Can we call an executive session for a superintendent updating our board about possible grievances?

Most collective bargaining agreements include a grievance procedure. The grievance procedure is used when an employee believes that there has been a violation of the collective bargaining agreement. When an employee files a grievance the immediate supervisor usually makes the first determination if a violation has occurred. If an employee is unhappy with this decision he or she can appeal the decision, which can lead to the grievance being presented to the board. Board meetings are considered a public hearing for the purpose of public hearing statutes. While the meeting is intended to be open to the public, under certain conditions the board can move into an executive session, which allows the board to discuss an issue in private.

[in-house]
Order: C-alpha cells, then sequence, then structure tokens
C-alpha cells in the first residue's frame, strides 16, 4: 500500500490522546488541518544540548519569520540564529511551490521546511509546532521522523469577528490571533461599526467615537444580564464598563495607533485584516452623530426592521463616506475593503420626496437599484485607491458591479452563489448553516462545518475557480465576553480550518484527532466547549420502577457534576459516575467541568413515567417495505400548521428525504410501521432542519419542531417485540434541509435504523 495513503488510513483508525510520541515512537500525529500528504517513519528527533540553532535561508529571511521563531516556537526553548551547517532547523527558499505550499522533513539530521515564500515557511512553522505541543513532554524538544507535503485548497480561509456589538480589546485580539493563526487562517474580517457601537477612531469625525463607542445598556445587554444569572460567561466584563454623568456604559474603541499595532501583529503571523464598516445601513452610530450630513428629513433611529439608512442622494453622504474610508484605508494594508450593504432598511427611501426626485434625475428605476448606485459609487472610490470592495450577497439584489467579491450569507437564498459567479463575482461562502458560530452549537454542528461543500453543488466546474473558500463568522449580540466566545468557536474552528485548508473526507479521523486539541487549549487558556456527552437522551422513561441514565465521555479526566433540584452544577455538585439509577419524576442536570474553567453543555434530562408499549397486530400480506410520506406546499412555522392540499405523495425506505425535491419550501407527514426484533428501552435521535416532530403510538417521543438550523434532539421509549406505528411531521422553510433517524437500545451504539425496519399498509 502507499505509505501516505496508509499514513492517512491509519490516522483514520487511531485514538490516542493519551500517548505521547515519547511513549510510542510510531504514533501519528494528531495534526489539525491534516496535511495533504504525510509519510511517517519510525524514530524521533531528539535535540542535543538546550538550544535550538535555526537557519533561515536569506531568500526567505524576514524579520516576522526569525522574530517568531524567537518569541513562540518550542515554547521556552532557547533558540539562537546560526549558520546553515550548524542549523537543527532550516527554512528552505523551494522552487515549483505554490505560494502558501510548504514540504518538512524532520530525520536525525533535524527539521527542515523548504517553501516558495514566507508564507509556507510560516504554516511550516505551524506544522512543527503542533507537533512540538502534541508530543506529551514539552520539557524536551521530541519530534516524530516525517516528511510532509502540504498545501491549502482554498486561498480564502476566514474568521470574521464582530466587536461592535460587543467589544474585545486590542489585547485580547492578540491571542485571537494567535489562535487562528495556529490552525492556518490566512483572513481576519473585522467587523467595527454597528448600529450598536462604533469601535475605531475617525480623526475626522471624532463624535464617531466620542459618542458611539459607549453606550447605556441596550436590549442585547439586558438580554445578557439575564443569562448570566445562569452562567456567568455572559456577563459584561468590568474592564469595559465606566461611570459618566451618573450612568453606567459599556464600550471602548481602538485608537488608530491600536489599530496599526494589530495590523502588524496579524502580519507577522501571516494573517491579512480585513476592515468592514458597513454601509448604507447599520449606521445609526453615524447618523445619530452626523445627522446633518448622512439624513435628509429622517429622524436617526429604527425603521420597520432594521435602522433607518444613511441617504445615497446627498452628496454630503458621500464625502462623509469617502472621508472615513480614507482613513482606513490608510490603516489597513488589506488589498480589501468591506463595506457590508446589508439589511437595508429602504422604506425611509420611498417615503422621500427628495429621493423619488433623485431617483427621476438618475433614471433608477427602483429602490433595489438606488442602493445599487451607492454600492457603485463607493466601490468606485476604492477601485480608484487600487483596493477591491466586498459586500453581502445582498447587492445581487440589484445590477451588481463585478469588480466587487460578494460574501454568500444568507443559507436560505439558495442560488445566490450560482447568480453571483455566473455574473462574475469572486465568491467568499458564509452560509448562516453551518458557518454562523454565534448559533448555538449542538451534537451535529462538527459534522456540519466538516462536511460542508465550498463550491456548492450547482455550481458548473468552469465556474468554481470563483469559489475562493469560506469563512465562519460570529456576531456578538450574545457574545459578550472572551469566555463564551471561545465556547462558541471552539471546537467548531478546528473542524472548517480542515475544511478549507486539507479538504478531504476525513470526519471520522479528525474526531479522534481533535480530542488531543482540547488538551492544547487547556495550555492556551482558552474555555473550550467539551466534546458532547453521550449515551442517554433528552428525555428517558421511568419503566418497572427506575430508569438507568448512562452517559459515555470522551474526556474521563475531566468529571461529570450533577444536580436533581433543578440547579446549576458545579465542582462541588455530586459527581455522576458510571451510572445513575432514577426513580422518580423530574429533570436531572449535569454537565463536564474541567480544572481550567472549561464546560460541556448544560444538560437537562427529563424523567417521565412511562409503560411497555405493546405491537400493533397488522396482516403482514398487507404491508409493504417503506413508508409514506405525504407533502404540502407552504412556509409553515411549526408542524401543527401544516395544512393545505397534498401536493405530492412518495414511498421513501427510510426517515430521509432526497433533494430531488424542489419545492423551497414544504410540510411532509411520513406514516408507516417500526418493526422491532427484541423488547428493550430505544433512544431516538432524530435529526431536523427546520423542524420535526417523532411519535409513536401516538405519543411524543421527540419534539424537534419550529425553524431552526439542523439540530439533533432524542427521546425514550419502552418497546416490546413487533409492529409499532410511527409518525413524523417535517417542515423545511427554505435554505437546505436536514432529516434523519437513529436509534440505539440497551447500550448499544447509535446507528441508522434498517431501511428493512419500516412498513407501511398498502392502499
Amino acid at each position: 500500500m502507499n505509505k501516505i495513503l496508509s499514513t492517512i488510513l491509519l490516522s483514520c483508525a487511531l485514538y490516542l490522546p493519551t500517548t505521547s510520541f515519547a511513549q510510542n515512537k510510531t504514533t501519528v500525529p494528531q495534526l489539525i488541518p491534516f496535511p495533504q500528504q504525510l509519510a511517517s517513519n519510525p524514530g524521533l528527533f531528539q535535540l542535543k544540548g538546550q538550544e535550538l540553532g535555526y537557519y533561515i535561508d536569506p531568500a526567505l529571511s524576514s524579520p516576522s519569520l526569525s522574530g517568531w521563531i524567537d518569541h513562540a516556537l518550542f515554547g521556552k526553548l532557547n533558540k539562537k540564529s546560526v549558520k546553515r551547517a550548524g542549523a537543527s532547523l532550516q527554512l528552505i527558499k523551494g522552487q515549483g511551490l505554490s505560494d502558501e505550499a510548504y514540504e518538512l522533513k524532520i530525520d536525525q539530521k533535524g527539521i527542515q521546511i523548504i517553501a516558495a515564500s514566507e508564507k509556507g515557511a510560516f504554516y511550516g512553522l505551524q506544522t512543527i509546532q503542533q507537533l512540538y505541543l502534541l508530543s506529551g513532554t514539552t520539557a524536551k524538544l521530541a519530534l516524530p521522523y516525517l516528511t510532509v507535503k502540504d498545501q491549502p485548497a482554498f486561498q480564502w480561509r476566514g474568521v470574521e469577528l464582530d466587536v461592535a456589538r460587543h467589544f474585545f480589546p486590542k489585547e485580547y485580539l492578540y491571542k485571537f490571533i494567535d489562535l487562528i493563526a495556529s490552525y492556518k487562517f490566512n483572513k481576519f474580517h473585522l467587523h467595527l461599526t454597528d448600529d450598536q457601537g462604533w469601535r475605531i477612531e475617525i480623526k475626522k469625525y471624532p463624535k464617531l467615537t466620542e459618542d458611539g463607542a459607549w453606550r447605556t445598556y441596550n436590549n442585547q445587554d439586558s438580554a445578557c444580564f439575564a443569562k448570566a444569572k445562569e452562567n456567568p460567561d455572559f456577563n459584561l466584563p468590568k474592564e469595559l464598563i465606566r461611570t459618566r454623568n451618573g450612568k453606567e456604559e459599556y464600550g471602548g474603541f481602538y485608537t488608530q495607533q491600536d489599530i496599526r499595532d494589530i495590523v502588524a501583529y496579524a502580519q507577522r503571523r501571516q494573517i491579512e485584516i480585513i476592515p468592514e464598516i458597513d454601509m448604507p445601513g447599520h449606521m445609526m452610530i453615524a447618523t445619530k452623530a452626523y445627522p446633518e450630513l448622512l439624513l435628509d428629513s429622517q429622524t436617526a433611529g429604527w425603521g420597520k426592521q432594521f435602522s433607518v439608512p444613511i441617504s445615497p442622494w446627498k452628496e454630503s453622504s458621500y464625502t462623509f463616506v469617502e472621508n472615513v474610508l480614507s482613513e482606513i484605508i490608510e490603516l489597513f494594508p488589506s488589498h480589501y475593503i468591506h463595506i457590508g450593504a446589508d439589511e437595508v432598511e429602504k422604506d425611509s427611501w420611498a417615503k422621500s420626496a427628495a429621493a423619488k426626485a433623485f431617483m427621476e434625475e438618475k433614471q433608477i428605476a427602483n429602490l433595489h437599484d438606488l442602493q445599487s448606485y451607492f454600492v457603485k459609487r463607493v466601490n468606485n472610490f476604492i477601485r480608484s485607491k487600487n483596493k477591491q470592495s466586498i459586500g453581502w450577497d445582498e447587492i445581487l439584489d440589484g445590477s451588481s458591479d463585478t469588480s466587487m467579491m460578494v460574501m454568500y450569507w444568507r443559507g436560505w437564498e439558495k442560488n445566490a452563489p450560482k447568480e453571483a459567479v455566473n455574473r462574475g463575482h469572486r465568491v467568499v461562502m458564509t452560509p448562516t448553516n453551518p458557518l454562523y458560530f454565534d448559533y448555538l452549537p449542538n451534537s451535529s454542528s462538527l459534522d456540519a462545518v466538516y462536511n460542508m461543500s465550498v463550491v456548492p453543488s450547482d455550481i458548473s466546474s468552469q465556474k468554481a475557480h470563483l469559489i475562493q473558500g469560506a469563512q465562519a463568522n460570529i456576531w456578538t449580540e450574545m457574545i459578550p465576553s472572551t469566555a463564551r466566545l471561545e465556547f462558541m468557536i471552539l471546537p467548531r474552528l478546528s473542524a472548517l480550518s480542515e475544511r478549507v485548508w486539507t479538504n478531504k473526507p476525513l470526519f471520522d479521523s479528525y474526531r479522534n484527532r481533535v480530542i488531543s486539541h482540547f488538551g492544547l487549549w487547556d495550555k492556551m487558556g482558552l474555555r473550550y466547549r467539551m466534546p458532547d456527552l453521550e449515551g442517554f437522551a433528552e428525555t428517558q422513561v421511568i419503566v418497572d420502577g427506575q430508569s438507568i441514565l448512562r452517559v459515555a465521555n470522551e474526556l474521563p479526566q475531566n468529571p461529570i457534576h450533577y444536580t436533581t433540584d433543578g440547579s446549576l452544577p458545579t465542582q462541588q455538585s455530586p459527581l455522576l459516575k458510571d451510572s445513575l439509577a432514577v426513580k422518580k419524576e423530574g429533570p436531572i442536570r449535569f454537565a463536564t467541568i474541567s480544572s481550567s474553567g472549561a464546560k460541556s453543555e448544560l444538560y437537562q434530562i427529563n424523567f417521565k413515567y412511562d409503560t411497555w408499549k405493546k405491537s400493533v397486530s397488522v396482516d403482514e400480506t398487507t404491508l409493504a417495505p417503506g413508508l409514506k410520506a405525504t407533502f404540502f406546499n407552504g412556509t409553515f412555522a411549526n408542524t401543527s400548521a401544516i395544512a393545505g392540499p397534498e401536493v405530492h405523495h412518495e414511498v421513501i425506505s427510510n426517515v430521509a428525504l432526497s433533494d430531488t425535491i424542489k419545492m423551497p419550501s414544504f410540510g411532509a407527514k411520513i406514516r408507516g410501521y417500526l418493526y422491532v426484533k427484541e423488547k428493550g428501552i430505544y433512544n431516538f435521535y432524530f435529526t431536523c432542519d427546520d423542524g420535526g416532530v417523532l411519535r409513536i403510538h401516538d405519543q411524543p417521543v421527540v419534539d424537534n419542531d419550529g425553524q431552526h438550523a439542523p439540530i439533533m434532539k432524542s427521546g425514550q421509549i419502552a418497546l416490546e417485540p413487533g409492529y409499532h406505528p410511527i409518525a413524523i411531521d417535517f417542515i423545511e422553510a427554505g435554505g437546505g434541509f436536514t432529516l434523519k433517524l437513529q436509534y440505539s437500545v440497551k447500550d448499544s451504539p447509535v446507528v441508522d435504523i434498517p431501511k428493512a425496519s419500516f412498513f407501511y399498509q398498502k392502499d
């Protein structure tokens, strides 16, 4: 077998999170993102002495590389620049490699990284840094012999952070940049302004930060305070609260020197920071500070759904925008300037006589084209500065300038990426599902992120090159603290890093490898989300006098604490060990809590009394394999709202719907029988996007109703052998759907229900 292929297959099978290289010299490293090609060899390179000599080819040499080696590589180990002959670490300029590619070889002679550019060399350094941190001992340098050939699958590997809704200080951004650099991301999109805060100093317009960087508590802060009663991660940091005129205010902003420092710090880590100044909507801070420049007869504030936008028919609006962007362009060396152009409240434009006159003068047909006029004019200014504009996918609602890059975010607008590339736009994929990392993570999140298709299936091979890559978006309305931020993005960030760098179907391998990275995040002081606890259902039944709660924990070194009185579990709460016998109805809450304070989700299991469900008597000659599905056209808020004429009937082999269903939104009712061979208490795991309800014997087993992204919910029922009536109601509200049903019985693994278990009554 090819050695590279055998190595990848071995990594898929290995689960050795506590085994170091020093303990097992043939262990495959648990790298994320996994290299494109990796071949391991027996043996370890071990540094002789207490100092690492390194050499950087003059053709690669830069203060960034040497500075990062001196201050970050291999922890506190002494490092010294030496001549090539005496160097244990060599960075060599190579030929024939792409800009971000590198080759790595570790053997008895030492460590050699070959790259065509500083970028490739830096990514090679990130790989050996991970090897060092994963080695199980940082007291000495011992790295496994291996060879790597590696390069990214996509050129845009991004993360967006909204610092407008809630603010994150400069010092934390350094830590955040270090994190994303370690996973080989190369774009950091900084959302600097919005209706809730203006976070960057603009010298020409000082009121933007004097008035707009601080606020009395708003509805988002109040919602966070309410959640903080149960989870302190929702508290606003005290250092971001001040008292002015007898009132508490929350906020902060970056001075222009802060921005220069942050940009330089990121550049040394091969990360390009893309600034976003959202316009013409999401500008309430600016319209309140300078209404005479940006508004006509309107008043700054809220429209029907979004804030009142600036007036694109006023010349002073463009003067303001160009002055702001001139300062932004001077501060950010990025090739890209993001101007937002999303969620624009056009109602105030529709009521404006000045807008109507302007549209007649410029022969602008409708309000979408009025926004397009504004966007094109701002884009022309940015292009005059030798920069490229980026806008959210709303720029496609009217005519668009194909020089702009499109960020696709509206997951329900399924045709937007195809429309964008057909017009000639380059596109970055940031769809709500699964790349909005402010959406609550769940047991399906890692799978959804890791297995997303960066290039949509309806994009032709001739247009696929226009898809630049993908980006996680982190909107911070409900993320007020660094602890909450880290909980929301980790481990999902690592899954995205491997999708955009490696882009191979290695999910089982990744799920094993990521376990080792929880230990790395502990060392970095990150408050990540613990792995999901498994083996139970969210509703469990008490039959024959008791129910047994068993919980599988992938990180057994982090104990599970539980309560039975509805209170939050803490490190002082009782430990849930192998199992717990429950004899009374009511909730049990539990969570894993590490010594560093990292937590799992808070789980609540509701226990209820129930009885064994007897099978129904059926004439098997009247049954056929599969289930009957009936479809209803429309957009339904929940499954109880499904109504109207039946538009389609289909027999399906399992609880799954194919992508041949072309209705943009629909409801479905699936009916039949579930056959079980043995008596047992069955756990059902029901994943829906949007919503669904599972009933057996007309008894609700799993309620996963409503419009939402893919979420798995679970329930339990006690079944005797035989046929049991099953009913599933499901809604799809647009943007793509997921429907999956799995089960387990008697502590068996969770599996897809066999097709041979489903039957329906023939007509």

There are no executive-session statutes that allow for general personnel discussions to occur in executive session. If it is a specific situation, it may be appropriate under ORS 192.660(2)(b), discipline and dismissal, although the employee must be notified and has the right to be present. It may also be possible to hear the information under ORS 192.660(2)(f) – exempt public records. The specific nature of the circumstance will decide the issue. You should get advice from an attorney before proceeding.

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